Hydrolysed vegetable proteins – Food safety & quality

Imagesfood.com, Sept. 23, 2011

The consumption of various food additives has been growing steadily around the world since the mid-20th century… Seasonings containing hydrolysed vegetable proteins (HVP) hold a very important place among widely used food additives.

Hydrolysed Vegetable Protein-HVP (sometimes referred to as Hydrolysed Plant Protein) is widely used in the food industry as a savoury flavouring agent to bring out the natural flavours in food. A chemical process called acid hydrolysis breaks down protein into amino acids from various food sources…Many foods contain HVP, including processed foods such as bouillon, soup, sauce mixes, gravy, crackers, chips, instant soups, processed meat and frankfurters. HVP is also produced via enzymatic hydrolysis.

The acid hydrolysis technology can result in the production of the so-called toxic glycerol chlorohydrins (MCPD and DCP). 3-MCPD may be formed as a result of a reaction between a source of chlorine (e.g., Chlorinated water or salt) in the food or a food contact material and a lipid source. This reaction is encouraged during the heat processing of foods. Chloropropanol is formed during those harsh hydrolysis conditions: fats present in the protein source do also hydrolyse in three fatty acid chains and glycerol.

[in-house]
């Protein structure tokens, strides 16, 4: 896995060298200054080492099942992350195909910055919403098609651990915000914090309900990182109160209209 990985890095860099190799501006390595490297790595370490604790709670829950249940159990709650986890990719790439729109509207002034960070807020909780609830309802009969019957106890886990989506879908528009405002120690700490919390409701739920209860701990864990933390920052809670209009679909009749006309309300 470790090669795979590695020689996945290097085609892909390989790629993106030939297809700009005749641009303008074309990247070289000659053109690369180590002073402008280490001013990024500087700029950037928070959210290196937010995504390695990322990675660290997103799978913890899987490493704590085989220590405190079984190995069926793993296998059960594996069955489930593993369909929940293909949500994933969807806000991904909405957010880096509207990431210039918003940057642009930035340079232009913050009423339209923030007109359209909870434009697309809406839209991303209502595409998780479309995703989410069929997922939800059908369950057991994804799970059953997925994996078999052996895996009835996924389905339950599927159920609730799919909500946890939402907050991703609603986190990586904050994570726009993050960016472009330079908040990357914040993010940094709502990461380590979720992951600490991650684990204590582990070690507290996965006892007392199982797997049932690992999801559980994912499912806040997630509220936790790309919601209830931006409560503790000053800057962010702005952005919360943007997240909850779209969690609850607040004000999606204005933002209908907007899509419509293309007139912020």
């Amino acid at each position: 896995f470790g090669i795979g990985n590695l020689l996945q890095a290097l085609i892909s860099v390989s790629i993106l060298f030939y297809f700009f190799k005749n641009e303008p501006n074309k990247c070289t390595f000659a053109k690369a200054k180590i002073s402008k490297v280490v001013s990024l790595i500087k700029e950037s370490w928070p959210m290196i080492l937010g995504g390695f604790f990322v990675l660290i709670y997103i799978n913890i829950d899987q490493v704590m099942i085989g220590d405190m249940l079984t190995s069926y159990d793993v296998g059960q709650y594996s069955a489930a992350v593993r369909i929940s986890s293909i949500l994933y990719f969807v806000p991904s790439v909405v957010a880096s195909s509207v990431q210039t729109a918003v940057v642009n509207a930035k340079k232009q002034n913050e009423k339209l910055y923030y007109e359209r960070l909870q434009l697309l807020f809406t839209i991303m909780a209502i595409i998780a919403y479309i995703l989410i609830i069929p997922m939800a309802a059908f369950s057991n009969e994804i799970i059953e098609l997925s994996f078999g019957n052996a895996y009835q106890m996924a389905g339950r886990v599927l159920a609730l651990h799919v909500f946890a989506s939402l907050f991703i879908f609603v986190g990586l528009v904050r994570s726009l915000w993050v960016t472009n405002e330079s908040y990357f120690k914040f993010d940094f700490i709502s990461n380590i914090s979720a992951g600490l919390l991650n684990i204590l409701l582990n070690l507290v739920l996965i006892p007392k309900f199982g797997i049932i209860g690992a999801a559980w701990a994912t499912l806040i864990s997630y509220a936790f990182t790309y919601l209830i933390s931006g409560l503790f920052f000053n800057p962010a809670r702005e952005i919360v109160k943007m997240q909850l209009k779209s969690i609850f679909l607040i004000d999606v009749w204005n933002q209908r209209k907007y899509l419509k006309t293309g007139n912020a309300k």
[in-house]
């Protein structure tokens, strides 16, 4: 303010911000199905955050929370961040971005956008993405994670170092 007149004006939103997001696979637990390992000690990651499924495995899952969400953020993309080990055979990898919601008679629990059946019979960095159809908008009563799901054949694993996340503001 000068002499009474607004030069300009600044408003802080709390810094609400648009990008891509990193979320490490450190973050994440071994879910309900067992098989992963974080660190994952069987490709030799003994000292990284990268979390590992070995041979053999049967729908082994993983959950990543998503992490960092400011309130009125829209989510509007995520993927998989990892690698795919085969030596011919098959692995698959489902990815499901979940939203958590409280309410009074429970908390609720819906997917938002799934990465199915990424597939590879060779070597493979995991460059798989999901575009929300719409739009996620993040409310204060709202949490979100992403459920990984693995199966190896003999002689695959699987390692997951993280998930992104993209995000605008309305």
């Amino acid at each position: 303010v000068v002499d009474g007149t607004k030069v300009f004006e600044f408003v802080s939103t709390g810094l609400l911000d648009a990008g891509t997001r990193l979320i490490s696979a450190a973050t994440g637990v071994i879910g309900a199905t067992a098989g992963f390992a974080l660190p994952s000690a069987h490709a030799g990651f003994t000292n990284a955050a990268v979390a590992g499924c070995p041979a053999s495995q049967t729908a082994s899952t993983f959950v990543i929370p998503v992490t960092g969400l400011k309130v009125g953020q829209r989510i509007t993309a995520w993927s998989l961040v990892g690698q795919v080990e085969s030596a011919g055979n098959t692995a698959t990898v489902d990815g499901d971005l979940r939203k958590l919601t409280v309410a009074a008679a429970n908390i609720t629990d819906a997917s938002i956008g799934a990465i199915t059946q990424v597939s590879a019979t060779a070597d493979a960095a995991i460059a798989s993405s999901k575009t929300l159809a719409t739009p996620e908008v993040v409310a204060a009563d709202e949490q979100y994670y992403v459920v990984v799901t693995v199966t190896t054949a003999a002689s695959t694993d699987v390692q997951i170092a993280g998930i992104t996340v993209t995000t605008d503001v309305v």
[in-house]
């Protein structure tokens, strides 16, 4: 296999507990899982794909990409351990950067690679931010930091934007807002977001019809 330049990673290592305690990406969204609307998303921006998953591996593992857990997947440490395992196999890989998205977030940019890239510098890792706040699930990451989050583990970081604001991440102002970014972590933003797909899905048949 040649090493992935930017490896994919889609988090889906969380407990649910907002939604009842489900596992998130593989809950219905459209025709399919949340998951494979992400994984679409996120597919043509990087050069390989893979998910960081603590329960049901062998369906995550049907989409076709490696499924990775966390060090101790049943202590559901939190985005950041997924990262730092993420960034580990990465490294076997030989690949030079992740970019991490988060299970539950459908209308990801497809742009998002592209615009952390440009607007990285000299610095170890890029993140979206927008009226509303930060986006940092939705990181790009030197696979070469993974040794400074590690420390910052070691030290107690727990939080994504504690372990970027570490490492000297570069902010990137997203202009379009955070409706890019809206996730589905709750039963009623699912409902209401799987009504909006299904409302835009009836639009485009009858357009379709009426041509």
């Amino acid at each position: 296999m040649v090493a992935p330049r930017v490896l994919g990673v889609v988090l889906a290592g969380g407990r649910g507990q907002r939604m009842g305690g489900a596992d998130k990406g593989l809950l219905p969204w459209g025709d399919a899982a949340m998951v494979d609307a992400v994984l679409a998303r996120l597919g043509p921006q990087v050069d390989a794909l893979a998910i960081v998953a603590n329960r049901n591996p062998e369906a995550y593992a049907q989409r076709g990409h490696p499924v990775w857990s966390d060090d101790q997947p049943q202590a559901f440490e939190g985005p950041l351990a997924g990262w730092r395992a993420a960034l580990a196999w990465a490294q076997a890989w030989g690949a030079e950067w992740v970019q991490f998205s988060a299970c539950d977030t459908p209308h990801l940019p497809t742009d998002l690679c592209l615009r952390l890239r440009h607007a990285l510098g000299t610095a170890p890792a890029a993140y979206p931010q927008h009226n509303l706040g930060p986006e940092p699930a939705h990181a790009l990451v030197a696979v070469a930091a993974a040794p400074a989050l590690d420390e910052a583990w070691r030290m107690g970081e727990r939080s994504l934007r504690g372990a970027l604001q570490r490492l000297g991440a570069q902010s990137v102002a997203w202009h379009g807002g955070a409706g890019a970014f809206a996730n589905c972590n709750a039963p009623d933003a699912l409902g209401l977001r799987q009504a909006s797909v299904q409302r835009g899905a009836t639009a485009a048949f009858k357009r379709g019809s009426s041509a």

3-MCPD has been shown to be a carcinogen in laboratory animal studies and the European Commission’s Scientific Committee on Food (SCF) originally classified 3-MCPD as a genotoxic carcinogen with the recommendation that its presence in foodstuffs should be reduced to an undetectable level.

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